There are many voting and election methods. The procedure may well determine the outcome. Generally, it seems fair that the majority should decide. In a ballot when there are three candidates, it can easily happen that no candidate receives the support of the majority. In such a case the rules can be such that the candidate who receives the most votes is the winner (First Past the Post). However, it can happen, for example if A receives 45%, B 30% and C 25%, that the majority of the voters want A least. Sometimes, if no single candidate receives 50%, a second round is held, this time between the two who received the most votes in the first. But is this a fair rule?

In the example above, the second round of voting would be between A and B, with C out of the running. But if all those who voted for A preferred C to B, C would beat B in a contest between the two of them. In the same way, if all those who voted for B preferred C to A, then C would win in a straight competition against A. Thus it might happen that C “ought” to be the winner, yet C is excluded by the rules of the voting method.

It is claimed that holding elections in two rounds gathers majority support for the eventual winner. In Iceland’s presidential elections in 1980 there were four candidates. The winner was elected with a third of the votes. Of course this result did not mean that two-thirds of the voters were actually opposed to the winner. The election showed which of them came first – among equals, it might be said. Can there be any objection to that? If, on the other hand, there is a second round of voting of this type, it can focus opposition against the winner and lead to a situation in which nearly half the voters have expressed themselves as being against their president.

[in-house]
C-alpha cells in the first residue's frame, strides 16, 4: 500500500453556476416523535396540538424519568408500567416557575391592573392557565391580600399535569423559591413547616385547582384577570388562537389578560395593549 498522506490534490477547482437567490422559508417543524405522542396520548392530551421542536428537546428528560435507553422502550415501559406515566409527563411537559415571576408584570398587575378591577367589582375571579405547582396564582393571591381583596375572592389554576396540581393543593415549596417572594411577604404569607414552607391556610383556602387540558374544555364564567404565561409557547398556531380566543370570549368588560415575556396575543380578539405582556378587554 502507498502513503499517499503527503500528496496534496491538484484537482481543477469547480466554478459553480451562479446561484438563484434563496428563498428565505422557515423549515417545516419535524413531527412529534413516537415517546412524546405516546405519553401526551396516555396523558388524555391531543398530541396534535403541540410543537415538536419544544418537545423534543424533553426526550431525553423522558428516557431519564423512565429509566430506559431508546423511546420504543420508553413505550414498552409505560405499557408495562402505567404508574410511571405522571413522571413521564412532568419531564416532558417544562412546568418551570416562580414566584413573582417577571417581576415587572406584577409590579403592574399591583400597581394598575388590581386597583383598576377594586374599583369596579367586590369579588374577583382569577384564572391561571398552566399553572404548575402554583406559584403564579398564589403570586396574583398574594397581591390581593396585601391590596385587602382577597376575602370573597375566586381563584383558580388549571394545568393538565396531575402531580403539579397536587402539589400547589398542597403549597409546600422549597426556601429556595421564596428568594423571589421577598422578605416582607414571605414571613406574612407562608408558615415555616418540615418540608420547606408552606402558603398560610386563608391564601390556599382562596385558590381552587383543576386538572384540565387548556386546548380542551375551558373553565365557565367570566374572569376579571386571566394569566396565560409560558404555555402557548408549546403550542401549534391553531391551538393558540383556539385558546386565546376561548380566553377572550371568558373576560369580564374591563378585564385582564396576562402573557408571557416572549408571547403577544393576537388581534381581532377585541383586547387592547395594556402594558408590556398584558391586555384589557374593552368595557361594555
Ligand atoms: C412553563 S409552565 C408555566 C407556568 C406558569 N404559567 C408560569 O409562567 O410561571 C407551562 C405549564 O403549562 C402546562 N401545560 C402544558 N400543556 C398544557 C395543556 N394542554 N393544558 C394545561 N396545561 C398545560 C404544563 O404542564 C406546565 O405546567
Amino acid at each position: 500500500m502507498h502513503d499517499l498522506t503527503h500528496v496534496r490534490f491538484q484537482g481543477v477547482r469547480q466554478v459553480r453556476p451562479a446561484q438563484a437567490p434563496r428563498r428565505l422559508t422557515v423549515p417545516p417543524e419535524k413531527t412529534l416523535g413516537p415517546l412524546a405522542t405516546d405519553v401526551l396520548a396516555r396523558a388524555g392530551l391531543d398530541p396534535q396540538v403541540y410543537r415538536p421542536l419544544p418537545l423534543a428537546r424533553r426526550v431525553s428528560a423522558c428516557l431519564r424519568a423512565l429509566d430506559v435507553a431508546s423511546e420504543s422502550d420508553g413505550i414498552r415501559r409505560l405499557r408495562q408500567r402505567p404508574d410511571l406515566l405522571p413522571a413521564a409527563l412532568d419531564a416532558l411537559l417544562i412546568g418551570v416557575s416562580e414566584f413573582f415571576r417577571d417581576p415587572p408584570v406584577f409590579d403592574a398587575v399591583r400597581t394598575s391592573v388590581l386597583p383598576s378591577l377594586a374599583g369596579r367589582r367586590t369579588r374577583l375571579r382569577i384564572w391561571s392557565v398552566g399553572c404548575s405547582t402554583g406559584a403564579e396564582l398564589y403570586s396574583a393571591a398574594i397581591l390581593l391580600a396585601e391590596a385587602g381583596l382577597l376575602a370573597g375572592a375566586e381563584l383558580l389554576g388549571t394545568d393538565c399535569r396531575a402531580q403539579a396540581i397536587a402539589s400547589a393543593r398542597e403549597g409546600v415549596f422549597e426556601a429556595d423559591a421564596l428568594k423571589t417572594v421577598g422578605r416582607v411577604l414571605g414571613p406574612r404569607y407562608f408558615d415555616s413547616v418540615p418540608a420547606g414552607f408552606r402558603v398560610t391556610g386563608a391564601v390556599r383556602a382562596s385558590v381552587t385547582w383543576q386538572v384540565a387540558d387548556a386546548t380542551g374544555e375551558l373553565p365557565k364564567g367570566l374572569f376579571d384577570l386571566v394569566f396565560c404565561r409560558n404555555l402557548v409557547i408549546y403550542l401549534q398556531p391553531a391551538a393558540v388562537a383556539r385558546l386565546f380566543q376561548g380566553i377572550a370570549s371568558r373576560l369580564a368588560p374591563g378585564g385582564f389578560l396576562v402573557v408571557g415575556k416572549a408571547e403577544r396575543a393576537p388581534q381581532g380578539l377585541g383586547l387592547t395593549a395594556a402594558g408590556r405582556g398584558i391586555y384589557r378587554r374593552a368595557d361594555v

Having an election in two rounds can lead to people voting not for the candidate they really think is best in the first round, but for one that they want to be sure will go through to the second. This means they are not expressing their real preferences. In fact, this often applies even in a single-round election, since people are tend to give their vote for one of the prominent candidates rather than waste it on an outsider.

Early on in the Icelandic presidential campaign in 1996, a number of prominent women started looking for a strong woman candidate to field. To increase the chances of a woman being elected, they wanted to avoid having more than one woman candidate; the same policy would have applied if people had wanted to ensure the election of a male candidate: they would have tried to ensure that only one man stood for election. This demonstrates how, under the current system, a small number of people can restrict the electorate’s field of choice long before they enter the polling booth. Under sequential choice, the fact of having two or three female candidates would not spoil the chances of a woman being elected president; nor would a plurality of male candidates mean that a man would be less likely to be elected. Voters who want a woman to win the election simply rank the female candidates above the men.

So much for theoretical examples of the use of sequential choice. Let us now examine some real examples in which sequential choice was not used but which nevertheless are instructive.